In a revealing example of what she says the average homeowner faces, a California Congresswoman spent more than two hours on the phone trying, without success, to find someone at the Bank of America who could help a struggling constituent modify his mortgage payments. ABC News "Nightline" cameras were rolling as Congresswoman Maxine Waters (D-Ca.) was repeatedly put on hold for long stretches, disconnected, transferred to extensions that did not work and ultimately switched to a recording which directed her to the bank's website.
"The average American trying to negotiate a loan modification will not be able to get it done," said Waters. "It will be impossible for them to get in touch with the right person, and even if they get in touch with a so-called counselor, they have a cookie cutter kind of direction that they go in."
While the federal government and banks say they're trying to help homeowners avoid foreclosure through various help lines and more, an ABC News investigation has found that the process of reaching out for help can be disorganized and frustrating, hardly consumer friendly, even when a prominent member of Congress is on the line.
To prove her point, Waters agreed to let "Nightline" listen in on her attempts to contact her constituents' lenders on behalf of homeowners with nowhere else to turn.
"Most of the day was spent trying to trace down the right person or the right department to deal with the loan modification," said Waters. "It was awful."
The Beards of Los Angeles are a retired couple who are not even behind on their mortgage payments, but they, like many others, are struggling to keep up. When Waters offered to call Bank of America on their behalf, it turned into a two hour ordeal.
Waters was met first with a recording that many callers have heard before, "all representatives are currently assisting other customers, please hold and your call will be answered in the order in which it was received."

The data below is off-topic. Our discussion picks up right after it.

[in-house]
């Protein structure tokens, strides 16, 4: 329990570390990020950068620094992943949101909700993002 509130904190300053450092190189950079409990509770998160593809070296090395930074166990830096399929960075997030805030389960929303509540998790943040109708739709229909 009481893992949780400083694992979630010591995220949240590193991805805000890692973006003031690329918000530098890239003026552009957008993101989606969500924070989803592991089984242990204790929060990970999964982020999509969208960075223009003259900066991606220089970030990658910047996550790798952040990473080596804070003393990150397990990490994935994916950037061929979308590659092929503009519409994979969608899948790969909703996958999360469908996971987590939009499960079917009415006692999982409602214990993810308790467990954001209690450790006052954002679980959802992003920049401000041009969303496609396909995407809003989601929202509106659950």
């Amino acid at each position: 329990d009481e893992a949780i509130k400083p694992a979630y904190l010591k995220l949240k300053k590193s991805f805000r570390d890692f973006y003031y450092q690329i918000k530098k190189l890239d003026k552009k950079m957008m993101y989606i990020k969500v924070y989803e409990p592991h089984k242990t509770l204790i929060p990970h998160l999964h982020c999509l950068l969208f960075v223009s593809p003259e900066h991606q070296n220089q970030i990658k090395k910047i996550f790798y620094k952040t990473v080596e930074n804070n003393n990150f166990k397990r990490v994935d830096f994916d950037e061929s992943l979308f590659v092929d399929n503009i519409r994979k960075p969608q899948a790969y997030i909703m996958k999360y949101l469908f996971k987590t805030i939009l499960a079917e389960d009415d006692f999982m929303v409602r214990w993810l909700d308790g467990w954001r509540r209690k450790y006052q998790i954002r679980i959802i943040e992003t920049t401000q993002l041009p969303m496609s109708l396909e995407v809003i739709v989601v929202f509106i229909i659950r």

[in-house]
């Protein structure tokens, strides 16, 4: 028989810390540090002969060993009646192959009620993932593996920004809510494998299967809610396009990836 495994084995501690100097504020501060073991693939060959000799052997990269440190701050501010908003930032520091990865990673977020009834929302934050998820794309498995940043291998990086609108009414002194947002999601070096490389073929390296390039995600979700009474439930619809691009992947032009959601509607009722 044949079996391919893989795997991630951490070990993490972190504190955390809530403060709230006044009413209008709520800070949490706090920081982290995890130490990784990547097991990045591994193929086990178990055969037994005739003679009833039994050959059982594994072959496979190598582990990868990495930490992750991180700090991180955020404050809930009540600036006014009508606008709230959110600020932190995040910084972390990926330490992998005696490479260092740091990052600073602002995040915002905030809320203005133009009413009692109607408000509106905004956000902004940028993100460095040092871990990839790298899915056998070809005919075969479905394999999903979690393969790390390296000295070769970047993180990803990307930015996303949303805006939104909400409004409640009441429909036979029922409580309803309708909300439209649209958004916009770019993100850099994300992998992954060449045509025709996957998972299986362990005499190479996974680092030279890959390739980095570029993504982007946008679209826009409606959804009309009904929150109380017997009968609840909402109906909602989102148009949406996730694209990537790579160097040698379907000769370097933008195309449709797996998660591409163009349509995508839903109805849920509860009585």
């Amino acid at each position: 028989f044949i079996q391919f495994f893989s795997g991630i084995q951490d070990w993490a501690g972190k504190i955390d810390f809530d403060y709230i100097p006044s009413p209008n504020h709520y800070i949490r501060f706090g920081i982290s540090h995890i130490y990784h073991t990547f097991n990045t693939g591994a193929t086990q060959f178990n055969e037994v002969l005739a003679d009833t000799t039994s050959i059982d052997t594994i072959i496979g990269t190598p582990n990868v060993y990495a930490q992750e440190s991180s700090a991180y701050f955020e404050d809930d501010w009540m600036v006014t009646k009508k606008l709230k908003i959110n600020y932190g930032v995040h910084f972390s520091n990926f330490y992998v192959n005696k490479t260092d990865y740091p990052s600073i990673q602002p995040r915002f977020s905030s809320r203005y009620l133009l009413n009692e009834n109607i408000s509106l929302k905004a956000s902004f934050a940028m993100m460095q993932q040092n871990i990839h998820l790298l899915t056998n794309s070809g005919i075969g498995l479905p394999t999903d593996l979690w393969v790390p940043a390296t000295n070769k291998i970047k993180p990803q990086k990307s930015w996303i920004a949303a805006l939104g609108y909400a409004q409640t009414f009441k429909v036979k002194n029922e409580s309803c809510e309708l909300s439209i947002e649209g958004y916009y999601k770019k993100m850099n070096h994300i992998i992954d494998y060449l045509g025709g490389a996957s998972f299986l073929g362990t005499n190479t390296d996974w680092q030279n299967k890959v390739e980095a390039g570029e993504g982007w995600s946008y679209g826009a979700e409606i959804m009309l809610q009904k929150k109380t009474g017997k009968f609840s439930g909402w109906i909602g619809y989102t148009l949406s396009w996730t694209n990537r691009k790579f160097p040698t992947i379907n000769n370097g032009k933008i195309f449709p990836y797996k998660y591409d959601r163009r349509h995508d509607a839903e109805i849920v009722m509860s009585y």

Congresswoman Continues to Hold...
Waters was on hold for ten minutes before an operator finally came to the line. Because the Beards were not behind on payments, just looking for a modification, Waters thought the call would be easy. But it wasn't.
First she was transferred to another department, then put on hold for three more minutes, and then she was disconnected, all while Mr. Beard was listening in.
"That's what I usually get when I call them," he said. "They say they're going to transfer me and when they transfer me, the line goes dead."
Undeterred, Waters called Bank of America again. This time the extension the bank had given her did not work.
So, for a third time, 49 minutes after she first dialed the bank, the congresswoman called the 800 number once again and was greeted with more recordings, more music.
"This is absolutely horrible," she said while holding the line.
On her fourth try, Waters was directed to yet another department, and then transferred to hardship assistance. But when she explained the Beards' situation to the agent in that department, she was told that because they hadn't yet missed a payment, she needed to call the refinancing department.